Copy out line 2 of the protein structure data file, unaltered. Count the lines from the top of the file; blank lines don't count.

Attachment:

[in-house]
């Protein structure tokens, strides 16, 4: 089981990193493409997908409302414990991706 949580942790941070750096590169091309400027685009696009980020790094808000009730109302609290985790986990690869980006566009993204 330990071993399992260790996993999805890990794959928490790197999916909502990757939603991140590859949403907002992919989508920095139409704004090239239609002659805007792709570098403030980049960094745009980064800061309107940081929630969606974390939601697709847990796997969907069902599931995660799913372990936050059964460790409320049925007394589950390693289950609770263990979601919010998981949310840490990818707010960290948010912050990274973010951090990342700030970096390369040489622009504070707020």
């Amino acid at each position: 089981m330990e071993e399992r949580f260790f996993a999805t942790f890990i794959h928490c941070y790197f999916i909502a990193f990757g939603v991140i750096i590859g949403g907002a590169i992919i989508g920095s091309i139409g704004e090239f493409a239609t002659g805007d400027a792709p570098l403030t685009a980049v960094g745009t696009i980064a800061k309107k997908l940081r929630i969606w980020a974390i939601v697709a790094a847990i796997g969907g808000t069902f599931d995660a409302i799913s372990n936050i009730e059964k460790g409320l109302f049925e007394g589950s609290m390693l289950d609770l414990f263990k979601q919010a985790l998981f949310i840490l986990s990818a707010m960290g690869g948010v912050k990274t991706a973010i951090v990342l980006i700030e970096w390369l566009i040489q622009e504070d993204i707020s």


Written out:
């Protein structure tokens, strides 16, 4: 089981990193493409997908409302414990991706 949580942790941070750096590169091309400027685009696009980020790094808000009730109302609290985790986990690869980006566009993204 330990071993399992260790996993999805890990794959928490790197999916909502990757939603991140590859949403907002992919989508920095139409704004090239239609002659805007792709570098403030980049960094745009980064800061309107940081929630969606974390939601697709847990796997969907069902599931995660799913372990936050059964460790409320049925007394589950390693289950609770263990979601919010998981949310840490990818707010960290948010912050990274973010951090990342700030970096390369040489622009504070707020």